Tag Archives: johann hari

Private Parts

Last month I wrote a blog ‘about’ a certain person’s genitals: I understand it upset some readers. The offensive references have since been removed.

It appears few people read beyond the headline. The point I was making – achieved in an even more spectacular fashion than I’d anticipated – was how offensive it’s usually considered simply to draw attention to another person’s genitals. I didn’t actually say anything about the configuration, size, state, attractiveness or not of this particular person’s genitals. I merely used the word ‘genitals’ in combination with someone’s name. The result was outcry and opprobrium from some quarters. Had I been a person of significance, it might have been classed as a storm brewing…


Why, therefore, do certain people feel so uninhibited when discussing (in detail) the genitals of those who happen to be transsexual? What business is it of theirs? What subjective experience do they have of another person’s genitals? What gives them the right?

My point was made by doing no more than referring to somebody’s genitals without actually saying another word about them. Yet it sparked staggering vitriol from some silly people.

Luckily, I can laugh at such nonsense, but what did get to me is that someone I respect, Johann Hari, branded my blog ‘disgusting’ and has now blocked me from following him on Twitter. I really admire Johann. Just listen to him take on Richard Littlejohn – or maybe try this podcast which asks: Why is it wrong to protect gay kids? It has some interesting parallels with what I have to say.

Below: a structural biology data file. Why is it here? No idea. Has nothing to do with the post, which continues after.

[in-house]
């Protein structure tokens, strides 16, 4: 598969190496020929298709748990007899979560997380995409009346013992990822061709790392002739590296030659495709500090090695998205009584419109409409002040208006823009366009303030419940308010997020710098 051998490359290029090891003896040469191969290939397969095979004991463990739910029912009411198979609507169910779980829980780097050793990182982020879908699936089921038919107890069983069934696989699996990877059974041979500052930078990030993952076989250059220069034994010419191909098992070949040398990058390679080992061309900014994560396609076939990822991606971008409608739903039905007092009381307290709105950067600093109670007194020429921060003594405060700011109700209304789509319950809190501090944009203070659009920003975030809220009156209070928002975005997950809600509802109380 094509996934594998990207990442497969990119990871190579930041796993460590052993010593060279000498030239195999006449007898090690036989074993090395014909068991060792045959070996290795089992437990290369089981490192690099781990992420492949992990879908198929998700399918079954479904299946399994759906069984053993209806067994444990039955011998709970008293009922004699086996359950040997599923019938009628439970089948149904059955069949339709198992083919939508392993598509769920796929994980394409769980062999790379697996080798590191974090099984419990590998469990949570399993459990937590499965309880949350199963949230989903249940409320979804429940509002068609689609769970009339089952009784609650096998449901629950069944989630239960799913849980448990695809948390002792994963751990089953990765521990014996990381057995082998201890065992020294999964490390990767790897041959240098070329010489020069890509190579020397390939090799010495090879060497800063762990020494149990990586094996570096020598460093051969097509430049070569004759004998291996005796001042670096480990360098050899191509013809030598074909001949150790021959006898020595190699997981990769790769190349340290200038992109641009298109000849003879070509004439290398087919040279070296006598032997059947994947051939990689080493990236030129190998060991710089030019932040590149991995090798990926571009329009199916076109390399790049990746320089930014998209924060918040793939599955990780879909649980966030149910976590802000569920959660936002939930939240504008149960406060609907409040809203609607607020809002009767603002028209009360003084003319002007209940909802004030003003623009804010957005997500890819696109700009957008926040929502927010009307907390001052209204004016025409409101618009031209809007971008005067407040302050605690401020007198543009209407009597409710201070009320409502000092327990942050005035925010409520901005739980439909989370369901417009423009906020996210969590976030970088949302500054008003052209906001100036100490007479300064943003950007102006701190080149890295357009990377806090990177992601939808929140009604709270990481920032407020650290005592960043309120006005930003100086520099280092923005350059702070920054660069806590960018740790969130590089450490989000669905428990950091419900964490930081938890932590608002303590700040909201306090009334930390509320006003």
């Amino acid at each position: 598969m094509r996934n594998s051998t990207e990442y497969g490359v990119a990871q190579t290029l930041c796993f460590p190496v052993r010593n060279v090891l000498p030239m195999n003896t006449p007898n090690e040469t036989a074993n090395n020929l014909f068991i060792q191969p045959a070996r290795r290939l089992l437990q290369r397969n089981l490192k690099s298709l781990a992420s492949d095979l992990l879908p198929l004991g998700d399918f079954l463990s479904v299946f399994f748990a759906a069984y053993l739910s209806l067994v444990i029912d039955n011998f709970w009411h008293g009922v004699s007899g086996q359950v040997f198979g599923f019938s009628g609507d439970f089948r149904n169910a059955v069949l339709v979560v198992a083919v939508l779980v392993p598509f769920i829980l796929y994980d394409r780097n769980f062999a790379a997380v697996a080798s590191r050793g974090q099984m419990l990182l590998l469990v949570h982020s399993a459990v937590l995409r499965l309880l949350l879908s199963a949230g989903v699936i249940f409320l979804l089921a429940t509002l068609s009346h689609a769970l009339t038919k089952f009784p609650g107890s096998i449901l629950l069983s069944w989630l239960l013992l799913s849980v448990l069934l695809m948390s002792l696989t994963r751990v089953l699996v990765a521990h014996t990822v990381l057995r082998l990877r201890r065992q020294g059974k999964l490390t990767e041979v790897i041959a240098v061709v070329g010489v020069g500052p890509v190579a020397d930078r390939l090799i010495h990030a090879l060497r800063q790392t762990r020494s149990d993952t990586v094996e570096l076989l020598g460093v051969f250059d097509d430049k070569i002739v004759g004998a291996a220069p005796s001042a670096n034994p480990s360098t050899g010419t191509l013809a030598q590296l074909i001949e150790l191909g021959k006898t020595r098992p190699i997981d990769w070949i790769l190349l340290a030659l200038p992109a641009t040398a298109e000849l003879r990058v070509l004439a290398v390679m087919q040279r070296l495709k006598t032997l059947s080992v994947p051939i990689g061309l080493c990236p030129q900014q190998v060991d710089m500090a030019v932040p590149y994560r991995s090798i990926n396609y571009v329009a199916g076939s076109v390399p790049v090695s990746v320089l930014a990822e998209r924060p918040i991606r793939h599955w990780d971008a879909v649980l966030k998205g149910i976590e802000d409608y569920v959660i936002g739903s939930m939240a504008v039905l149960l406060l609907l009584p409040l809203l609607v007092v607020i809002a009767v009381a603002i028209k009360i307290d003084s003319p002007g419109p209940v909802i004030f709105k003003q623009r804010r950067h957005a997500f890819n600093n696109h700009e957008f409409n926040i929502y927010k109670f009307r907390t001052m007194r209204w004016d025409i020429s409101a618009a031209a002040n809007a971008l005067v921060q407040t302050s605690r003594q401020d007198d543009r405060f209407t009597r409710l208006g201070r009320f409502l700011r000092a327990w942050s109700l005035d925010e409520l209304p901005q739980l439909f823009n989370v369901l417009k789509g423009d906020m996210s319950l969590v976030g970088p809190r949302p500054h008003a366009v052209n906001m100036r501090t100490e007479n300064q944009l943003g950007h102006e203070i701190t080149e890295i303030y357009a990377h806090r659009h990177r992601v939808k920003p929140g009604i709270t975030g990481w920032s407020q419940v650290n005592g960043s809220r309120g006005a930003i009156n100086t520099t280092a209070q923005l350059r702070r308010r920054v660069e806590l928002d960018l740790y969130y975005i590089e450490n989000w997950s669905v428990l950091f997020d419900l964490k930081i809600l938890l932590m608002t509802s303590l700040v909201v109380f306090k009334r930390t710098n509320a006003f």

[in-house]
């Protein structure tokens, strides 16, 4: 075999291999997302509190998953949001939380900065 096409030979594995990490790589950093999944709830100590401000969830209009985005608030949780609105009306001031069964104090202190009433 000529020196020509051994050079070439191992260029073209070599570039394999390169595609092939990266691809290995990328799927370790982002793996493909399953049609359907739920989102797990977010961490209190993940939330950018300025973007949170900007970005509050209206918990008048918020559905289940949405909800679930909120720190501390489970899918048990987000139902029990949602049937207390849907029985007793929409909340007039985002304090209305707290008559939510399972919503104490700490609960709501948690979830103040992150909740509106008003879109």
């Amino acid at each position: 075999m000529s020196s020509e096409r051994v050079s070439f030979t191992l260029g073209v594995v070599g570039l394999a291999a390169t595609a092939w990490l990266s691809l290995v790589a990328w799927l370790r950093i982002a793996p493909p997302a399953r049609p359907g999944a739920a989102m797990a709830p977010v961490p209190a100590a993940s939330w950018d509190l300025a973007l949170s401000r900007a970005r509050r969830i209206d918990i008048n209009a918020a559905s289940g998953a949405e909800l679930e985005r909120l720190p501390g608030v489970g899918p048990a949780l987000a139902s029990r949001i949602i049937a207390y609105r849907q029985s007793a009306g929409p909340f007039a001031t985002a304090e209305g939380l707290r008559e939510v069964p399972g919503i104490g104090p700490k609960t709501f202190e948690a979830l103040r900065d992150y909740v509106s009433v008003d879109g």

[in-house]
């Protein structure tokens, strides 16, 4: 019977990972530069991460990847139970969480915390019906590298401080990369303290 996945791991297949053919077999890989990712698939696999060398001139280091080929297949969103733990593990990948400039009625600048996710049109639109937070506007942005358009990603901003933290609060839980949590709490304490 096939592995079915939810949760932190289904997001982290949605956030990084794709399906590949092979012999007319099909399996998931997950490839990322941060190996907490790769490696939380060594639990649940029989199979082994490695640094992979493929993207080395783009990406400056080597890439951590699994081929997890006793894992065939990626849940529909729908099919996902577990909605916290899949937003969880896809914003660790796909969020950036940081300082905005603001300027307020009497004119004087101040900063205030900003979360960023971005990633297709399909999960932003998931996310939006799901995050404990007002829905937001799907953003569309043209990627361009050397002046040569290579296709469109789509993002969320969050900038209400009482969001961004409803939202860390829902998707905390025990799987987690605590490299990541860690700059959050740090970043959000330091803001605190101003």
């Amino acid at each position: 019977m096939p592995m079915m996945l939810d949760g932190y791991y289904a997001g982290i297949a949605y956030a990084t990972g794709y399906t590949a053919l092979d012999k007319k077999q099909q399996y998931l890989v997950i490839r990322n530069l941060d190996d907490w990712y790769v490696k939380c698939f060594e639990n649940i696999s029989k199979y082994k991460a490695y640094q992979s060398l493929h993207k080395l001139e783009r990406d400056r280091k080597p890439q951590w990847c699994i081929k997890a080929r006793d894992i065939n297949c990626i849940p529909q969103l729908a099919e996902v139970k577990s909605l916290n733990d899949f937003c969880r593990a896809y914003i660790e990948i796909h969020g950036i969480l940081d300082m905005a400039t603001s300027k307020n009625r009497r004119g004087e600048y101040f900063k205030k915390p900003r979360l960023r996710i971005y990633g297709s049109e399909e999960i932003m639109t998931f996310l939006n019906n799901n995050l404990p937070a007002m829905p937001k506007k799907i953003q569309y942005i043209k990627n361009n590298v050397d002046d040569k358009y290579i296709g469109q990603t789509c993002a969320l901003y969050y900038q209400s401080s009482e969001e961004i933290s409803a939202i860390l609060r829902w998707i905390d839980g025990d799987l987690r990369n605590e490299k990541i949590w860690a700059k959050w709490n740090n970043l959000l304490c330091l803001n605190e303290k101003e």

And this is definitely worth a read. Extract below:

“Claire’s is a typical story. The transphobic parts of the media – step forward, the Daily Mail – says that all transsexuals are miserable, and surgery only leaves them “even more unhappy, but now with mutilated genitalia to make it even worse.” In fact, the vast majority of Britain’s 5000 transsexuals have found that surgery has made their lives bearable for the first time. Only 2% of transsexuals decide to reverse their surgery, an almost unparalleled success rate; over 90% describe themselves as “much happier” ten years after the transition.”

I think we’d agree on quite a lot if we were to sit down and have a cup of tea. But then even my incredibly trans-friendly/aware/on-the-ball editor at DIVA, Jane Czyzelska, was also slightly confused why I’d written something which seemed so personal. Jane and Johann’s reactions led to the blog you’re currently reading.

Trans people are the subject of abuse and bullying from childhood onwards, and for me this was both violent and sustained. This can lead to depression, despair and low self-esteem. The oldest and most despicable tool of the transphobe (just as with the homophobe) is to claim that, because of this, trans people are innately miserable and incapable of knowing their own minds – despite decades of evidence to the contrary.

It’s been an interesting experience to be tarred with this brush, to be misgendered and abused by some people with very curious ideas lurking somewhere behind pseudonyms. All I can say to them is this: mind your own business, and genitals. Or don’t expect people not to mind yours.

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